An official website of the United States government

The .gov means it’s official.
Federal government websites always use a .gov or .mil domain. Before sharing sensitive information online, make sure you’re on a .gov or .mil site by inspecting your browser’s address (or “location”) bar.

This site is also protected by an SSL (Secure Sockets Layer) certificate that’s been signed by the U.S. government. The https:// means all transmitted data is encrypted  — in other words, any information or browsing history that you provide is transmitted securely.

You are here Back to top

Invasive Species Resources

Displaying 1 to 18 of 18

Search Help
Colorado Parks and Wildlife.
California Invasive Plant Council.
Colorado Department of Agriculture. Division of Plant Industry.
Emerald Ash Borer (EAB) was found in Boulder, CO, in September 2013. As a non-native insect, EAB lacks predators to keep it in check. EAB only attacks ash trees in the genus Fraxinus (so mountain ash are not susceptible). EAB is responsible for the death of millions of ash trees in the Midwest. Help protect Colorado's ash trees! Don't move firewood, and consider chemical treatments to protect high-value ash trees.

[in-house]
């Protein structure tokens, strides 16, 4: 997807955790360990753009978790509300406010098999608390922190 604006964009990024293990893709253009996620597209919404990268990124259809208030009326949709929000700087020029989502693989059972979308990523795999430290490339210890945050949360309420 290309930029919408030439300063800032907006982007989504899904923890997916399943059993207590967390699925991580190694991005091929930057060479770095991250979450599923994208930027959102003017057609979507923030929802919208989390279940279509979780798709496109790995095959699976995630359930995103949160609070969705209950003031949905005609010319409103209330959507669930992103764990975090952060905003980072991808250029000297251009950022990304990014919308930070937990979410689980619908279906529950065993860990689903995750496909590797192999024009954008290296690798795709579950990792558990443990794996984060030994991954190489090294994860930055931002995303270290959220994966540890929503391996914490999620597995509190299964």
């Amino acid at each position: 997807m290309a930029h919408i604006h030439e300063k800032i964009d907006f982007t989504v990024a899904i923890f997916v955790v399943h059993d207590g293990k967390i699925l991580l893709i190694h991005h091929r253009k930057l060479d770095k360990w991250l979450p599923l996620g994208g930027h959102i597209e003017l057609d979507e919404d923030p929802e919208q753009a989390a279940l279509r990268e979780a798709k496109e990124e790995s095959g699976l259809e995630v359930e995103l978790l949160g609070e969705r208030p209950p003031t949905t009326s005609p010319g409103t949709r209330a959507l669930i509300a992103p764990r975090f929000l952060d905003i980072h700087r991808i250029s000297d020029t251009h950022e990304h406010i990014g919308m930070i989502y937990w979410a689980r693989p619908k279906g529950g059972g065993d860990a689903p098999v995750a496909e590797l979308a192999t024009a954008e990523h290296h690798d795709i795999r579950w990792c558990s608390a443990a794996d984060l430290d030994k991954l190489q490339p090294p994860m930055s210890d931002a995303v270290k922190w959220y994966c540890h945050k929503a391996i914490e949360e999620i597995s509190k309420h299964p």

University of California Cooperative Extension. Napa County.
California Department of Food and Agriculture. Plant Health Division.
University of California - Berkeley.
University of California - Riverside. Entomology.
University of California - Riverside. Center for Invasive Species Research.
California Department of Food and Agriculture.
University of California. Division of Agricultural and Natural Resources. Cooperative Extension.
North Dakota Department of Trust Lands.
California Department of Food and Agriculture.
North Dakota Department of Agriculture.
California Department of Fish and Game.
Colorado State University. Department of Bioagricultural Sciences and Pest Management.
Missouri Department of Conservation.

California Department of Food and Agriculture. Animal Health Branch.

University of California. Cooperative Extension.